Κυριακή, 28 Ιανουαρίου 2018

Cost-effectiveness of intravenous acetaminophen and ketorolac in adolescents undergoing idiopathic scoliosis surgery

Summary

Background

Enhanced recovery after surgery protocols increasingly use multimodal analgesia after major surgeries with intravenous acetaminophen and ketorolac, despite no documented cost-effectiveness of these strategies.

Aims

The goal of this prospective cohort study was to model cost-effectiveness of adding acetaminophen or acetaminophen + ketorolac to opioids for postoperative outcomes in children having scoliosis surgery.

Methods

Of 106 postsurgical children, 36 received only opioids, 26 received intravenous acetaminophen, and 44 received acetaminophen + ketorolac as analgesia adjuncts. Costs were calculated in 2015 US $. Decision analytic model was constructed with Decision Maker® software. Base-case and sensitivity analyses were performed with effectiveness defined as avoidance of opioid adverse effects.

Results

The groups were comparable demographically. Compared with opioids-only strategy, subjects in the intravenous acetaminophen + ketorolac strategy consumed less opioids (P = .002; difference in mean morphine consumption on postoperative days 1 and 2 was −0.44 mg/kg (95% CI −0.72 to −0.16); tolerated meals earlier (P < .001; RR 0.250 (0.112-0.556)) and had less constipation (P < .001; RR 0.226 (0.094-0.546)). Base-case analysis showed that of the 3 strategies, use of opioids alone is both most costly and least effective, opioids + intravenous acetaminophen is intermediate in both cost and effectiveness; and opioids + intravenous acetaminophen and ketorolac is the least expensive and most effective strategy. The addition of intravenous acetaminophen with or without ketorolac to an opioid-only strategy saves $510-$947 per patient undergoing spine surgery and decreases opioid side effects.

Conclusion

Intravenous acetaminophen with or without ketorolac reduced opioid consumption, opioid-related adverse effects, length of stay, and thereby cost of care following idiopathic scoliosis in adolescents compared with opioids-alone postoperative analgesia strategy.



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Prosthetic energy return during walking increases after 3 weeks of adaptation to a new device

There are many studies that have investigated biomechanical differences among prosthetic feet, but not changes due to adaptation over time. There is a need for objective measures to quantify the process of ada...

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When CPR Doesn't Work

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<p style="margin-bottom: 1.2em;">CPR is an attempt to make up for circulation in the heart that is not happening normally. CPR does not stop the dying process; it simply slows down biological cell death. The hope is that this procedure can buy time for EMS to arrive to try other methods of restoring proper circulation of oxygenated blood throughout the body to buy even more time so that the underlying reason why the person went into cardiac arrest in the first place can be explored. If CPR doesn't work, remember, you gave that person that best chance of survival.</p> <p style="font-size: 1.2em; font-weight: bold; margin-bottom: 1.2em;">Visit ProCPR for comprehensive <a href="http://www.procpr.org/training">CPR and first aid training</a>.</p>

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How to Administer Narcan for Opioid Overdose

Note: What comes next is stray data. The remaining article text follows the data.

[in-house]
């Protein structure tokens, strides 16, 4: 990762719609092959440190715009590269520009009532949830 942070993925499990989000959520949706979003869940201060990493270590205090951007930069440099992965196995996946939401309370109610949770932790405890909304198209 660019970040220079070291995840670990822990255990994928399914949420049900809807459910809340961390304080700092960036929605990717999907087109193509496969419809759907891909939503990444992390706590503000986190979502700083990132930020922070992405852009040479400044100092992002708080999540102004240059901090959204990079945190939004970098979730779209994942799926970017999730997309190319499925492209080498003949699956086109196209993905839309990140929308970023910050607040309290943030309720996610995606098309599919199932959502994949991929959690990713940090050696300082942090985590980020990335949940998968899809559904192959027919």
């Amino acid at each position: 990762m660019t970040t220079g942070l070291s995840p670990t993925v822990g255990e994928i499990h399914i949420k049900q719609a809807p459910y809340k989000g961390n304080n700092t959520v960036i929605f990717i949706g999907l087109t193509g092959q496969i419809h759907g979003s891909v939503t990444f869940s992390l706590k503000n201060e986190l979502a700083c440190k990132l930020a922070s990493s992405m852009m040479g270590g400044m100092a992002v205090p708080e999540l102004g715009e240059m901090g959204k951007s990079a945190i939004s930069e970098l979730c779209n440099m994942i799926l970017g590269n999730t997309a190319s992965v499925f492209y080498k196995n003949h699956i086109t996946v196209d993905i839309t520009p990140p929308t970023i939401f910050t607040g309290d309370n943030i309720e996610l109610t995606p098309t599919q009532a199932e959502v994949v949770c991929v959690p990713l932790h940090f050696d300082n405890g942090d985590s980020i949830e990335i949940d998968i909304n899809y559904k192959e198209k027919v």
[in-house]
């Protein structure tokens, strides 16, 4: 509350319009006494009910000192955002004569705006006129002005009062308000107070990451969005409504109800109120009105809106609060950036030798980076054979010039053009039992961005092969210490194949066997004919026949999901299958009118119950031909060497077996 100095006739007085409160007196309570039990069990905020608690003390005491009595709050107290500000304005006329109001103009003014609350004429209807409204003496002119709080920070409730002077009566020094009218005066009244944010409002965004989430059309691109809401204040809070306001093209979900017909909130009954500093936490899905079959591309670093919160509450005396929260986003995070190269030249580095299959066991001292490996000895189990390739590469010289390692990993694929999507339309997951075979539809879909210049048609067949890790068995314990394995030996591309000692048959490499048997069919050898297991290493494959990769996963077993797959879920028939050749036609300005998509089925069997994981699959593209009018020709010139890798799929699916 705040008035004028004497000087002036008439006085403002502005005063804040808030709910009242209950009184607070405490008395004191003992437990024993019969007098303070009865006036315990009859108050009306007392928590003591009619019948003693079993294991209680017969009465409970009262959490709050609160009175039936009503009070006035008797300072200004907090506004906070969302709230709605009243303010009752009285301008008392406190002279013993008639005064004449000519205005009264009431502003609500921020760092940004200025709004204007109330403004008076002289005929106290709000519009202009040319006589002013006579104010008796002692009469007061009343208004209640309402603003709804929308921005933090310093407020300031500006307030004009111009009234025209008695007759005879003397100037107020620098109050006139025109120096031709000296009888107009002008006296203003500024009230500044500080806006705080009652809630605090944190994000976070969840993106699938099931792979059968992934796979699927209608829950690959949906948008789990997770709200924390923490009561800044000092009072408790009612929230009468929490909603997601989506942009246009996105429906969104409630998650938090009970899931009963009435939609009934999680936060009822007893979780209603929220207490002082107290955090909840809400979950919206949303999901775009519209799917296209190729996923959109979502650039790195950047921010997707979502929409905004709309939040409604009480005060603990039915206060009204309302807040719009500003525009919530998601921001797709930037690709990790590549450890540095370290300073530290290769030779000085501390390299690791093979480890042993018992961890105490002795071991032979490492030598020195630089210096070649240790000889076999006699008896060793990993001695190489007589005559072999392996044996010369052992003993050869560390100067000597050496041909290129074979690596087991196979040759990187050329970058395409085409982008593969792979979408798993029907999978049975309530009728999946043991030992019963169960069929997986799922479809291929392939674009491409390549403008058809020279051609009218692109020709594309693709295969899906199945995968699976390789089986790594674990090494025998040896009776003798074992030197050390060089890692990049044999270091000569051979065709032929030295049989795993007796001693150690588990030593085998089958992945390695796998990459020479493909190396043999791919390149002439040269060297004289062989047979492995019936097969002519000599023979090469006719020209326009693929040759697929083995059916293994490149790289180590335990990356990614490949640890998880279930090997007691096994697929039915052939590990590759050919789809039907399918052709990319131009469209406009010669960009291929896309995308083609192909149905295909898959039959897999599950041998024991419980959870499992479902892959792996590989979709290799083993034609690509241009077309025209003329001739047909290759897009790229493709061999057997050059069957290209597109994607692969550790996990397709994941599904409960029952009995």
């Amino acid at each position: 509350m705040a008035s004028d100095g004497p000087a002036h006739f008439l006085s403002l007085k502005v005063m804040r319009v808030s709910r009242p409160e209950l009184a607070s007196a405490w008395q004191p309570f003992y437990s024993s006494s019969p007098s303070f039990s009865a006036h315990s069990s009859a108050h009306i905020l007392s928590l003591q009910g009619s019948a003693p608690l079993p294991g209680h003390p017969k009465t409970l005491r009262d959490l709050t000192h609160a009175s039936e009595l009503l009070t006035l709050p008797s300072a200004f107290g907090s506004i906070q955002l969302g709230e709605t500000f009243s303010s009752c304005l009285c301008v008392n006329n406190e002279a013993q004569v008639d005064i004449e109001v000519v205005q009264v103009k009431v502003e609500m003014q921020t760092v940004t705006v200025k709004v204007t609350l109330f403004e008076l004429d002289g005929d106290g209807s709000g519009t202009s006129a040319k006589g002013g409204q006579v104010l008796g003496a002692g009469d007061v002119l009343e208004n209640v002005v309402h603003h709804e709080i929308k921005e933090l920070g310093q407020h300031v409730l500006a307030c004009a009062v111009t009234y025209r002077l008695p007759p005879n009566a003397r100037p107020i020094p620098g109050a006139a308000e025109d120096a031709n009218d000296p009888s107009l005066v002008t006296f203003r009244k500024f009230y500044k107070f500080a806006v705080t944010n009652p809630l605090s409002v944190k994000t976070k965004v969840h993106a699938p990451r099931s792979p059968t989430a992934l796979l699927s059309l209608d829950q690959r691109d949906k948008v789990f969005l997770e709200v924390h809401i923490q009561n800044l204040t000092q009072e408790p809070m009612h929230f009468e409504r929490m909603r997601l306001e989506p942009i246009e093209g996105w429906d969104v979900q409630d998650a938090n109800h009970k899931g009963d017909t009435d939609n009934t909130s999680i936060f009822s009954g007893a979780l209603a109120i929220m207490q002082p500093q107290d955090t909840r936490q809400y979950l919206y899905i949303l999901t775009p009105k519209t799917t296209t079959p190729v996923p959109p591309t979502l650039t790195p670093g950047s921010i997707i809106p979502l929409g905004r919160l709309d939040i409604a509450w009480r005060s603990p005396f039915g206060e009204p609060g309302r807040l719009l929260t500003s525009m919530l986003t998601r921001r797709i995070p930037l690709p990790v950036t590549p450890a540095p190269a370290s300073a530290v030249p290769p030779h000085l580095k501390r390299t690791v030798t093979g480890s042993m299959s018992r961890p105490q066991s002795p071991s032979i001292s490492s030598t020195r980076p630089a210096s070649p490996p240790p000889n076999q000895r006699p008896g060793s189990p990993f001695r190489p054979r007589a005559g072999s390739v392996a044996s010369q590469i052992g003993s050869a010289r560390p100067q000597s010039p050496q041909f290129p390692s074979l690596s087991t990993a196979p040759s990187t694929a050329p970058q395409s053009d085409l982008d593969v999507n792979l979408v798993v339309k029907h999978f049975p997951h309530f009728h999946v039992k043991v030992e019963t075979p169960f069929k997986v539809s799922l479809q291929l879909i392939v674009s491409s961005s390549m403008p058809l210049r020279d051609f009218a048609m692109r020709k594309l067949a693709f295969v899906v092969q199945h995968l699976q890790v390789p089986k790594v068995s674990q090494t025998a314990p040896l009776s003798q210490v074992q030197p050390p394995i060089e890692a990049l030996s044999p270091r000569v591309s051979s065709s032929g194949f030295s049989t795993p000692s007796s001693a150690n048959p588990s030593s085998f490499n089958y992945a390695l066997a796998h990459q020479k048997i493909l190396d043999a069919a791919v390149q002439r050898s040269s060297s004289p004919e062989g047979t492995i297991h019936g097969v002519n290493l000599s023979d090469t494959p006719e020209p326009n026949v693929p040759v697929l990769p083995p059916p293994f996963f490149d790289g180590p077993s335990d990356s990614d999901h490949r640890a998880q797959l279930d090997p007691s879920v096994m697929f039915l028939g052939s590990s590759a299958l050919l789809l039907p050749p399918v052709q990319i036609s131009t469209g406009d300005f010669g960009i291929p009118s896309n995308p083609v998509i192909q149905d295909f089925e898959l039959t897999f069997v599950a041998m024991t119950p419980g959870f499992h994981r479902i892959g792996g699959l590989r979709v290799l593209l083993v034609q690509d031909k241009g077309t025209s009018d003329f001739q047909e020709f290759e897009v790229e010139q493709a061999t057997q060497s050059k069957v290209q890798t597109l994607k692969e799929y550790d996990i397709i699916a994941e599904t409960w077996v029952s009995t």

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<p style="margin-bottom: 1.2em;">Opiates and opioids are central nervous system depressants and their use can lead to overdose. Overdose commonly occurs when the patient takes more than prescribed, when the opioids are combined with other drugs, or when the person has a condition that makes them more sensitive to overdose.</p> <p style="margin-bottom: 1.2em;">There are several kinds of opiates and opioids whose effects can be reversed with proper administration of Naloxone Intramuscular or Intranasal, also known as Narcan.</p> <p style="font-size: 1.2em; font-weight: bold; margin-bottom: 1.2em;">Visit ProCPR for comprehensive <a href="http://www.procpr.org/training">CPR and first aid training</a>.</p>

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How to Administer Narcan for Opioid Overdose

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Opiates and opioids are central nervous system depressants and their use can lead to opiate or opioid overdose. Overdose commonly occurs when the patient takes more than prescribed, when the opioids are combined with other drugs, or when the person has a condition that makes them more sensitive to overdose. There are several kinds of opiates and opioids whose effects can be reversed with proper administration of Naloxone Intramuscular or Intranasal, also known as Narcan.

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The Effect of Support and Training for Family Members on Access to Outpatient Services for Veterans with Posttraumatic Stress Disorder (PTSD)

Abstract

The VA Program of Comprehensive Assistance for Family Caregivers (PCAFC) provides landmark support for family caregivers of post-9/11 veterans. This study examines PCAFC support for veterans with and without PTSD and assesses whether program effect differs by PTSD status using a pre-post, non-equivalent, propensity score weighted comparison group design (n = 24,280). Veterans with and without PTSD in PCAFC accessed more mental health, primary, and specialty care services than weighted comparisons. PCAFC participation had stronger effects on access to primary care for veterans with PTSD than for veterans without PTSD. For veterans with PTSD, PCAFC support might enhance health service use.



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